In any case, if decisions, especially hazardous decisions, are to be accepted by the citizenry, a vastly more extensive educational process is required, especially in a society like the United States. Top leaders must play the role of teachers, providing citizens with greater in-depth knowledge of key international issues and the intimate relationship between their domestic well-being and the harmonious development of the world with which they are increasingly interdependent. Few leaders, including our own, are playing this role adequately today.

Yet when one balances the positive and the negative, there is ample reason for cautious optimism regarding the future of the Asia Pacific in the century ahead. A combination of factors makes war among and between the titans increasingly improbable, notwithstanding the likelihood of violence at lesser levels.

• Continuing advances in science and technology offer hope for advances in environmental preservation and resource enhancement if nations and people have the will to pursue the new opportunities.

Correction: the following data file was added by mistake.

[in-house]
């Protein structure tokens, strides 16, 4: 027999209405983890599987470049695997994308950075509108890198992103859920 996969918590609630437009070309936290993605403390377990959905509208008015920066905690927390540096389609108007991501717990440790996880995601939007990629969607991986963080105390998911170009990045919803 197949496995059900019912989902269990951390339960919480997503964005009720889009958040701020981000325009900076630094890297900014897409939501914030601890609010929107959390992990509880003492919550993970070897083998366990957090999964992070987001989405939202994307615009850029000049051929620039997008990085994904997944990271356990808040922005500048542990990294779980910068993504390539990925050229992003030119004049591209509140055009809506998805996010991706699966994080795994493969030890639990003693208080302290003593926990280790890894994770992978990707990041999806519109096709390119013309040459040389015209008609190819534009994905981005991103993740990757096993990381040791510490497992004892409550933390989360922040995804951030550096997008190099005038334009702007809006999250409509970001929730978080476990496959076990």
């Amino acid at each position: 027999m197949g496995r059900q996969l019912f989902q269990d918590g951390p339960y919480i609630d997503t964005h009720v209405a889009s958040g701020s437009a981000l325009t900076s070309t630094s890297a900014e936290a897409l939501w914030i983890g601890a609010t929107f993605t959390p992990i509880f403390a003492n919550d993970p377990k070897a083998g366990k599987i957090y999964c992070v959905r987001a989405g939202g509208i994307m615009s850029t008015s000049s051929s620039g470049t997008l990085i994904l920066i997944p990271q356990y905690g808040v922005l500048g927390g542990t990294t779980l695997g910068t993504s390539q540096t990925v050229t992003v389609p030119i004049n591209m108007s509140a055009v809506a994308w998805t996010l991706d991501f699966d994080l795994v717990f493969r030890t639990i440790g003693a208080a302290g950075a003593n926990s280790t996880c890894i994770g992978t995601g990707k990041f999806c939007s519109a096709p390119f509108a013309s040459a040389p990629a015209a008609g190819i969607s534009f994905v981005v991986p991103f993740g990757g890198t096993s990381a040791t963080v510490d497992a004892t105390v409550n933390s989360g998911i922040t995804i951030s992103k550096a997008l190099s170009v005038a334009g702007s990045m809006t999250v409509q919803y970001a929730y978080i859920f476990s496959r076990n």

• Economic strategies offering rapid growth are now widely pursued and while excesses have produced serious crises in some instances, lessons are being learned.

• Cultures will differ but less and less in absolute terms as all societies increasingly display an openness to external influences. Ours will not be one world, but neither will it be a series of separate, conflictual civilizations.

Let me conclude where I began. In conceptualizing the future, we must abandon extremities and learn to deal with complexity. And in complexity, there lies hope.